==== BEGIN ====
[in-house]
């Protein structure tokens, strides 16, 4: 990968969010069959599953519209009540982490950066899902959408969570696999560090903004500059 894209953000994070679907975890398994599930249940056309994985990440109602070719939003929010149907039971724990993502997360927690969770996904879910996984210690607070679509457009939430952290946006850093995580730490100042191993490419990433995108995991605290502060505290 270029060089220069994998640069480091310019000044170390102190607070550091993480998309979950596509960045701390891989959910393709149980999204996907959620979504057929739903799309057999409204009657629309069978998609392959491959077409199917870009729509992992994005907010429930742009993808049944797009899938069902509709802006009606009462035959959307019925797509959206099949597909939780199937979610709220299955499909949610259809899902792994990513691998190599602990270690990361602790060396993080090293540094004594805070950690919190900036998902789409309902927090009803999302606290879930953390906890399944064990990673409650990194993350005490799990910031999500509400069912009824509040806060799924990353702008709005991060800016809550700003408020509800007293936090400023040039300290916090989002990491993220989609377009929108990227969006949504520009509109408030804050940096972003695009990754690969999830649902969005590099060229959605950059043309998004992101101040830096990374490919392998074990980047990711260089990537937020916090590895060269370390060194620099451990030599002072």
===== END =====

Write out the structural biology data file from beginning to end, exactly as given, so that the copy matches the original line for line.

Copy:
[in-house]
């Protein structure tokens, strides 16, 4: 990968969010069959599953519209009540982490950066899902959408969570696999560090903004500059 894209953000994070679907975890398994599930249940056309994985990440109602070719939003929010149907039971724990993502997360927690969770996904879910996984210690607070679509457009939430952290946006850093995580730490100042191993490419990433995108995991605290502060505290 270029060089220069994998640069480091310019000044170390102190607070550091993480998309979950596509960045701390891989959910393709149980999204996907959620979504057929739903799309057999409204009657629309069978998609392959491959077409199917870009729509992992994005907010429930742009993808049944797009899938069902509709802006009606009462035959959307019925797509959206099949597909939780199937979610709220299955499909949610259809899902792994990513691998190599602990270690990361602790060396993080090293540094004594805070950690919190900036998902789409309902927090009803999302606290879930953390906890399944064990990673409650990194993350005490799990910031999500509400069912009824509040806060799924990353702008709005991060800016809550700003408020509800007293936090400023040039300290916090989002990491993220989609377009929108990227969006949504520009509109408030804050940096972003695009990754690969999830649902969005590099060229959605950059043309998004992101101040830096990374490919392998074990980047990711260089990537937020916090590895060269370390060194620099451990030599002072």